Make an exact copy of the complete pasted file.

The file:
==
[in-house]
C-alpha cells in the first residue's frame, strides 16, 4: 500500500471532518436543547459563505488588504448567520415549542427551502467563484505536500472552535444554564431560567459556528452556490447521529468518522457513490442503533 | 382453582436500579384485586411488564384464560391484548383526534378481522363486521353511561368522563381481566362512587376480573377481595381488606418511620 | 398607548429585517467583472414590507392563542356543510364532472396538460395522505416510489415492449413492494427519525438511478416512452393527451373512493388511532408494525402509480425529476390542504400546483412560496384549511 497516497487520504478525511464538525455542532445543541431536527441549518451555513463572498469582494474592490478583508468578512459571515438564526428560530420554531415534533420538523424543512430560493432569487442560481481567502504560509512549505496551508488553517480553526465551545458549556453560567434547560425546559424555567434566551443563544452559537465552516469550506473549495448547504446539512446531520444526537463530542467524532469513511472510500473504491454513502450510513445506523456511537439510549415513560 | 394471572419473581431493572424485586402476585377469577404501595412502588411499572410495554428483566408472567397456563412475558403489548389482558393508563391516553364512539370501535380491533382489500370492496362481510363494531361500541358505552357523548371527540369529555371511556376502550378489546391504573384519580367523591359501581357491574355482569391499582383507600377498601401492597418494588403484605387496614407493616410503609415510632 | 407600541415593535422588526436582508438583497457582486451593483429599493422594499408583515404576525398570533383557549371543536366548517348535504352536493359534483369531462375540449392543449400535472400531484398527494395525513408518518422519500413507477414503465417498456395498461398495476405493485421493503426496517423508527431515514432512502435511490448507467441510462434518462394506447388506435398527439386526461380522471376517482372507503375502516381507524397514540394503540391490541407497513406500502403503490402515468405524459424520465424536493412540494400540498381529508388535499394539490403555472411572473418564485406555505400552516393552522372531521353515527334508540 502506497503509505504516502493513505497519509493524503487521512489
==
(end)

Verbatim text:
[in-house]
C-alpha cells in the first residue's frame, strides 16, 4: 500500500471532518436543547459563505488588504448567520415549542427551502467563484505536500472552535444554564431560567459556528452556490447521529468518522457513490442503533 | 382453582436500579384485586411488564384464560391484548383526534378481522363486521353511561368522563381481566362512587376480573377481595381488606418511620 | 398607548429585517467583472414590507392563542356543510364532472396538460395522505416510489415492449413492494427519525438511478416512452393527451373512493388511532408494525402509480425529476390542504400546483412560496384549511 497516497487520504478525511464538525455542532445543541431536527441549518451555513463572498469582494474592490478583508468578512459571515438564526428560530420554531415534533420538523424543512430560493432569487442560481481567502504560509512549505496551508488553517480553526465551545458549556453560567434547560425546559424555567434566551443563544452559537465552516469550506473549495448547504446539512446531520444526537463530542467524532469513511472510500473504491454513502450510513445506523456511537439510549415513560 | 394471572419473581431493572424485586402476585377469577404501595412502588411499572410495554428483566408472567397456563412475558403489548389482558393508563391516553364512539370501535380491533382489500370492496362481510363494531361500541358505552357523548371527540369529555371511556376502550378489546391504573384519580367523591359501581357491574355482569391499582383507600377498601401492597418494588403484605387496614407493616410503609415510632 | 407600541415593535422588526436582508438583497457582486451593483429599493422594499408583515404576525398570533383557549371543536366548517348535504352536493359534483369531462375540449392543449400535472400531484398527494395525513408518518422519500413507477414503465417498456395498461398495476405493485421493503426496517423508527431515514432512502435511490448507467441510462434518462394506447388506435398527439386526461380522471376517482372507503375502516381507524397514540394503540391490541407497513406500502403503490402515468405524459424520465424536493412540494400540498381529508388535499394539490403555472411572473418564485406555505400552516393552522372531521353515527334508540 502506497503509505504516502493513505497519509493524503487521512489